We adapt

I’m sure you heard that Saturday Night Live returned last night and Tom Hanks served as a surprise guest host. Here’s the intro and Hanks’ opening monologue:

Everything about this makes me smile. It’s good to see Hanks up and about and looking well (he was diagnosed with COVID-19 in mid-March). It’s good to feel that same SNL energy. And it’s great to have proof that during tough times, creative people still find a way to share their creativity.

If you’ll excuse an extreme transition …

A few weeks back, I listened to a conversation Bill Simmons had with Malcolm Gladwell when COVID-19 was first appearing in the U.S. The focus at that time was on the potential for panic and despair (two of the media’s favorite topics!). But Gladwell brought up a very interesting point about how the UK handled months of aerial bombing during World War II. The expected panic and despair didn’t occur. Rather, people came together. They supported each other. They committed to each other. They adapted.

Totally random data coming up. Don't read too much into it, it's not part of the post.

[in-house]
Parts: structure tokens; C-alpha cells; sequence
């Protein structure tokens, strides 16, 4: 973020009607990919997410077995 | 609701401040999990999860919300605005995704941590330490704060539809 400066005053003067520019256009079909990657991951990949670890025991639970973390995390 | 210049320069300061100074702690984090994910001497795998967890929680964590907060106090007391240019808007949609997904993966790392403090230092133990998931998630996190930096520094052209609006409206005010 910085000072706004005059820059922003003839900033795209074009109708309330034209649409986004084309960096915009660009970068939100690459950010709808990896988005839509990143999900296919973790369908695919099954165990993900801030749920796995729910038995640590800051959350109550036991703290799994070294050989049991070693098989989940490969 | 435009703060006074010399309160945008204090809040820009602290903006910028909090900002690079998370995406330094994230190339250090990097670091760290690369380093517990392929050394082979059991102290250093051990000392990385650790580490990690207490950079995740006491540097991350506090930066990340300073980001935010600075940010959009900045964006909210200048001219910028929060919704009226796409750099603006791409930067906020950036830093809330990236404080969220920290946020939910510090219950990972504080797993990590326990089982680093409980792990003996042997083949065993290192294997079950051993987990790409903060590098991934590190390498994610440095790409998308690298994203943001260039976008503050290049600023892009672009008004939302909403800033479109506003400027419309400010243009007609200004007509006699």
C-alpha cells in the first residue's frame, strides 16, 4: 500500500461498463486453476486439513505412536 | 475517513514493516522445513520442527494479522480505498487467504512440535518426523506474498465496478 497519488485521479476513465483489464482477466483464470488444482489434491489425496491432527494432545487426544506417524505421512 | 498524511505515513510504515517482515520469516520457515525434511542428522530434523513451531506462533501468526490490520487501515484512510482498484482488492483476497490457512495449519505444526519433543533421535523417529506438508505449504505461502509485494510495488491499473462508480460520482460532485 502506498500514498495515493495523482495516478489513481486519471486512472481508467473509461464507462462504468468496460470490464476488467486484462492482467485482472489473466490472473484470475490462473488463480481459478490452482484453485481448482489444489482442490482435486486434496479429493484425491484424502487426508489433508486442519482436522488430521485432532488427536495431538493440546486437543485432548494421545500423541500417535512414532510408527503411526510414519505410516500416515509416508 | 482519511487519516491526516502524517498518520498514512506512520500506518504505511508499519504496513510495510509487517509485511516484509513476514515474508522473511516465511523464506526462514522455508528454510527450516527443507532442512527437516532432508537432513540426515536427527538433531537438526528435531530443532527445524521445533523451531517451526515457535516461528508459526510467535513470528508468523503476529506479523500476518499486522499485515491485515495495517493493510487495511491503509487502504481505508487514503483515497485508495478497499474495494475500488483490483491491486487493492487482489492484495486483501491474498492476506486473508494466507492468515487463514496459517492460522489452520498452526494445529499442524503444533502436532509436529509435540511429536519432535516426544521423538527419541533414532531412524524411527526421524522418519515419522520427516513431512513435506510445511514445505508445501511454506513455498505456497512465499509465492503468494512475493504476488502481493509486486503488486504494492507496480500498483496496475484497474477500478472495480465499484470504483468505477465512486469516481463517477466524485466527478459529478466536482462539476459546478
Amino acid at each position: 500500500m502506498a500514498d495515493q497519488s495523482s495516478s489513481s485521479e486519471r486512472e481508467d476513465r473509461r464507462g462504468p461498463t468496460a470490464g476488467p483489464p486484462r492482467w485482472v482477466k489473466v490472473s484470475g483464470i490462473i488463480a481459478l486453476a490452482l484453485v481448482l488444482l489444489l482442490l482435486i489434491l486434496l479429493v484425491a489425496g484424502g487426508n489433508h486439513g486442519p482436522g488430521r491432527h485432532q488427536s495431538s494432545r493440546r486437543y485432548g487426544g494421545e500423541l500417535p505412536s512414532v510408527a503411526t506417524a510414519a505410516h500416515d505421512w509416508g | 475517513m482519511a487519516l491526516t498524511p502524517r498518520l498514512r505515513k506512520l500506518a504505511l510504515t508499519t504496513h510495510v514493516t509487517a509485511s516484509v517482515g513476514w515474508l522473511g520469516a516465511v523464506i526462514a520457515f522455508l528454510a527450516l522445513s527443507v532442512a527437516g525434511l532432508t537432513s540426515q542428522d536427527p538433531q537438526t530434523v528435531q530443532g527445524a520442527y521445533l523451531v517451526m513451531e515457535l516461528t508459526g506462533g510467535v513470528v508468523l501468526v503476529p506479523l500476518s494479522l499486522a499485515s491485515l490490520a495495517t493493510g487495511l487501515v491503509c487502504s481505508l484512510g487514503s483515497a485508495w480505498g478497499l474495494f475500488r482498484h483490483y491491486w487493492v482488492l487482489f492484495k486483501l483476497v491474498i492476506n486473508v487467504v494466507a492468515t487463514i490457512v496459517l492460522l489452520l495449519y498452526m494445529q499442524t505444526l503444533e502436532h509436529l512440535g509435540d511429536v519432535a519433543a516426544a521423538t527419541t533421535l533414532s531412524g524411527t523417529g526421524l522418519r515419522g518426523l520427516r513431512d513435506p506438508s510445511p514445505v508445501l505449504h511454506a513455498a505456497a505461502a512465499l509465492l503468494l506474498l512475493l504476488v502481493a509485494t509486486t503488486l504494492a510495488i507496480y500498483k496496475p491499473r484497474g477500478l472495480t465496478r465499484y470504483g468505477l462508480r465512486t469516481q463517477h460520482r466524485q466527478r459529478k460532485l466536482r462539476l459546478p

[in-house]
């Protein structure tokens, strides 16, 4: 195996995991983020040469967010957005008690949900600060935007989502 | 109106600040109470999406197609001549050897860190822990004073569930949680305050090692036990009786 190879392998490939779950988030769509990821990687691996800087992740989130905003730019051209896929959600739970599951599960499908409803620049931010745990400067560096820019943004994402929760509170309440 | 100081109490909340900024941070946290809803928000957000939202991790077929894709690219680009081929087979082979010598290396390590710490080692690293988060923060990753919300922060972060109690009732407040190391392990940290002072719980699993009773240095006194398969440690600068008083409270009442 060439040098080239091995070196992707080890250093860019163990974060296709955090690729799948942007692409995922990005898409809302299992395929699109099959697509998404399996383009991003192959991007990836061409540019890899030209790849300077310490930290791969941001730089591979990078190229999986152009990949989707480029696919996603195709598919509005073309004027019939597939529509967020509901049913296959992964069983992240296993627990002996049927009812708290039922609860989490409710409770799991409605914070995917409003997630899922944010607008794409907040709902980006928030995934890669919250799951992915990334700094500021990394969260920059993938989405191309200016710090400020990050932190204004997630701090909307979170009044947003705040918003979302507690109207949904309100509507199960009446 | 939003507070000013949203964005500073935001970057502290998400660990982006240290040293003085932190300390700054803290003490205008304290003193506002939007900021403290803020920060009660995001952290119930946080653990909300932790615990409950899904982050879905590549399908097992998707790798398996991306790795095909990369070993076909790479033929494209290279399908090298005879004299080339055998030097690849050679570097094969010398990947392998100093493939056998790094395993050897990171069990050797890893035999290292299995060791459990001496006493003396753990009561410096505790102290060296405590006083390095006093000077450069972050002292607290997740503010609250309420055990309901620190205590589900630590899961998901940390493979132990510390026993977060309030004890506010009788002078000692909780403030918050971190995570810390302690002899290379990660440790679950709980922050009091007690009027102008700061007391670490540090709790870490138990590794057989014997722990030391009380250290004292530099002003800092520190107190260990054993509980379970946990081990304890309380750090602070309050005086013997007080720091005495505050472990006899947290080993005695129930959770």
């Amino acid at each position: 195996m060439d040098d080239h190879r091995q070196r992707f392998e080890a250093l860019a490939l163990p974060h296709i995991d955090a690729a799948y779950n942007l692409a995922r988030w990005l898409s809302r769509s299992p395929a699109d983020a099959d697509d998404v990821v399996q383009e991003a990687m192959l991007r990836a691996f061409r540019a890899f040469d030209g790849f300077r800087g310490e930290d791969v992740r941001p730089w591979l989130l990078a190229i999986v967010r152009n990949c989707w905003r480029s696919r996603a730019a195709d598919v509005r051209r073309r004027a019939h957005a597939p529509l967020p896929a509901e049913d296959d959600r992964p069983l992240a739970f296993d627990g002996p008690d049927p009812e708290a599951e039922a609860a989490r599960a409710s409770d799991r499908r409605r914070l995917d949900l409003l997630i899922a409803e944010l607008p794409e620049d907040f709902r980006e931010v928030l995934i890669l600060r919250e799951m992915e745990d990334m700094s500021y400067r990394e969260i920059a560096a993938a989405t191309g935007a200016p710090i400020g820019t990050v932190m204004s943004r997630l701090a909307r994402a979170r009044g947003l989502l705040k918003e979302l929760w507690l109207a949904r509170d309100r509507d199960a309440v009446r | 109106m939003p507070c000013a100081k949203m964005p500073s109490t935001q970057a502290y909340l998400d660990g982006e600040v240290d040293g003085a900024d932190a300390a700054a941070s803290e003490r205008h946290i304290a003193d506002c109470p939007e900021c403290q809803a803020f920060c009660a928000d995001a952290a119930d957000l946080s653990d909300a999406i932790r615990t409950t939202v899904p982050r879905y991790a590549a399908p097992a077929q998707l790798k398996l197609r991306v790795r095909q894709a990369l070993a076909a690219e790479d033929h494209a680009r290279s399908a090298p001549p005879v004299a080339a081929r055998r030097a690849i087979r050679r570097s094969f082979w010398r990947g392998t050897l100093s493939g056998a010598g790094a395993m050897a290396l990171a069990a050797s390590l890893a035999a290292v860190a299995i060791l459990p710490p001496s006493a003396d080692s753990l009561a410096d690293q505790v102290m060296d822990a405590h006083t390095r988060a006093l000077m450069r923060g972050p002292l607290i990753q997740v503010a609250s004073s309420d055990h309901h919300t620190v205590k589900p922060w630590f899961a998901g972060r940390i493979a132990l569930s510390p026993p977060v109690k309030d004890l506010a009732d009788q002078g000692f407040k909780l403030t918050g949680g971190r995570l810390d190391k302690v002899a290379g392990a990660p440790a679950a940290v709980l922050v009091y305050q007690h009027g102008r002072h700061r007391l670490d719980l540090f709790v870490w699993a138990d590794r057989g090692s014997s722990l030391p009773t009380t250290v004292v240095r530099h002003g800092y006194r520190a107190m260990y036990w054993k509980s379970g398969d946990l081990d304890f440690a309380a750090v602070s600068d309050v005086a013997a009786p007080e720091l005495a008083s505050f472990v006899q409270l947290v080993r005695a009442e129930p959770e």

What does this have to do with COVID-19 and SNL? It’s not the same, obviously. Bombs are different than viruses. Now is different than then. A comedy show is not on par with “Keep calm and carry on.” But, one thing most of the apocalyptic stories get wrong is the inherent adaptability of humans. We’re not very good at planning (cf. climate change), but we are pretty good at adapting to new situations.

That’s why, to me, something as trivial as SNL finding a way to come back is important. We know very little and control even less, but we can rely on our ability to shift, and change, and adapt.